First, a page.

Mark Steyn reveals his essential sweetness and fine character as he gives a fond farewell to Lois Maxwell in this endearing obituary
by Mark Steyn
November 2, 2012
To mark the new Bond film, Skyfall, SteynOnline is offering its own quantum of Bondage, including my take on Ian Fleming's original 007 novels and our two-hour audio special on James Bond's music man John Barry with special guests David Arnold, Don Black and Tim Rice discussing Bond songs from Goldfinger, You Only Live Twice, Diamonds Are Forever and many more. When Skyfall was first announced, it was rumored that M's secretary, Moneypenny, would be returning to the series for the first time since Die Another Day a decade ago. As it turns out, she is among the dramatis personae, but (without wishing to give too much away) alarmingly non-deskbound - and rechristened "Eve Moneypenny" rather than Jane. When the original Moneypenny, Lois Maxwell, died at the age of 80 five years ago, here's what I had to say in Maclean's about both the role and its most famous exponent. If we ever get around to Volume Two of Mark Steyn's Passing Parade, I hope we'll have room for Miss Maxwell:
|Lois Maxwell as Moneypenny|
I don't know what a Canadian performer has to do not to get into the Order of Canada, but evidently Lois Maxwell managed it. For a quarter-century, she could stake a plausible claim to have played to bigger audiences around the world than any other Canuck thespian. Yet, as her death reminds us, she was something of a prophet without honour in her native land, and elsewhere had to make do with honour without profit. Everybody else on the James Bond franchise got mega-rich - Ian Fleming; the producer Cubby Broccoli; the composer Monty Norman, whose eternal Bond theme is the only reliable earner in a journeyman oeuvre; the other composer, John Barry, who wrote "Goldfinger," "Diamonds Are Forever" and almost all the other decent title songs; and, of course, Sean Connery and Roger Moore and Pierce Brosnan. But, for most of her long reign as M's secretary Miss Moneypenny, Lois Maxwell got a hundred pounds a day for a two-or-three-day shoot, and for the first five movies had to supply her own clothes. From Dr. No in 1962 to A View To A Kill in 1985, her total screen time barely adds up to an hour.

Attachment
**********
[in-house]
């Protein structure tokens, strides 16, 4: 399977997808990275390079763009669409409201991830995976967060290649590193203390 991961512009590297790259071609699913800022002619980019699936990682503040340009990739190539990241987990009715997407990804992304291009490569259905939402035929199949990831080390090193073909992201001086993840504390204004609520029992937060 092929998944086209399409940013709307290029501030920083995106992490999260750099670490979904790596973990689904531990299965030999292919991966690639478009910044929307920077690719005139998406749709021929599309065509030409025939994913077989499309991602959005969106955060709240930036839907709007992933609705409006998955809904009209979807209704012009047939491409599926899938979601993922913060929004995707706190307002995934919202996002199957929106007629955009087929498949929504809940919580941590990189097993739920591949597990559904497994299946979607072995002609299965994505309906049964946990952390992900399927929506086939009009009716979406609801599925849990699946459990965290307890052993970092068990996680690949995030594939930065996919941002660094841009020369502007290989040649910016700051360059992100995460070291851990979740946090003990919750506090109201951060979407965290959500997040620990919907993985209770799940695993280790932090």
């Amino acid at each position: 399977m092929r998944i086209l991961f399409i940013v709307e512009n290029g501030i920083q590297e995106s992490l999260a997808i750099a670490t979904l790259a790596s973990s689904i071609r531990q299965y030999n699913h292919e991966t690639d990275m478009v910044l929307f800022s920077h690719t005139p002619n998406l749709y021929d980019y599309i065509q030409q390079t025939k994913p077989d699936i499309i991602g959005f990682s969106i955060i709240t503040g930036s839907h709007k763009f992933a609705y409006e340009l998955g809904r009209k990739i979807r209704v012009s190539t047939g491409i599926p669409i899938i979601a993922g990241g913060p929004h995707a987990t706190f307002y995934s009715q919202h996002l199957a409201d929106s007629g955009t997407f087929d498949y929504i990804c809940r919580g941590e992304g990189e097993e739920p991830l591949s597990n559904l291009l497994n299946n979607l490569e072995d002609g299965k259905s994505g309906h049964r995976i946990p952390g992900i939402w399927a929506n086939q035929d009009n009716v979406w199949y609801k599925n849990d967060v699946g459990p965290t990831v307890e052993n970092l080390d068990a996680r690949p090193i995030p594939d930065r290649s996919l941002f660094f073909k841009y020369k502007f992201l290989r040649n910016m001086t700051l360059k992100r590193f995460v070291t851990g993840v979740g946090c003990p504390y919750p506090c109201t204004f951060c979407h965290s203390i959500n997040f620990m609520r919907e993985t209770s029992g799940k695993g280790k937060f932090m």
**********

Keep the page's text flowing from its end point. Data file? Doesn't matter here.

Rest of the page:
But what an hour! Ninety per cent of starring roles don't bring the public recognition that a minute and a half of Moneypenny bantering with her beloved James did. It went pretty much the same way every time. 007 would arrive at MI6 headquarters, having been delayed by the usual horizontal encounter ("Sorry I'm late, M. I'm afraid something came up," etc.), to be briefed about the latest global megalomaniac to have caught the eye of Her Majesty's Secret Service. But, regardless of the urgency - threats to nuke major cities every 24 hours and whatnot - Commander Bond always had time for a little byplay in the outer office. Verbal byplay, that is. Had she joined the Mounties, Miss Moneypenny might have got her man. But, in the British Secret Service, she stayed unmounted, a unique distinction among "Bond girls."
The character was present at the creation, in Casino Royale, the very first 007 novel 55 years ago, right there on the first page of chapter three:
"What do you think, Penny?" The Chief of Staff turned to M's private secretary who shared the room with him.
Miss Moneypenny would have been desirable but for eyes which were cool and direct and quizzical.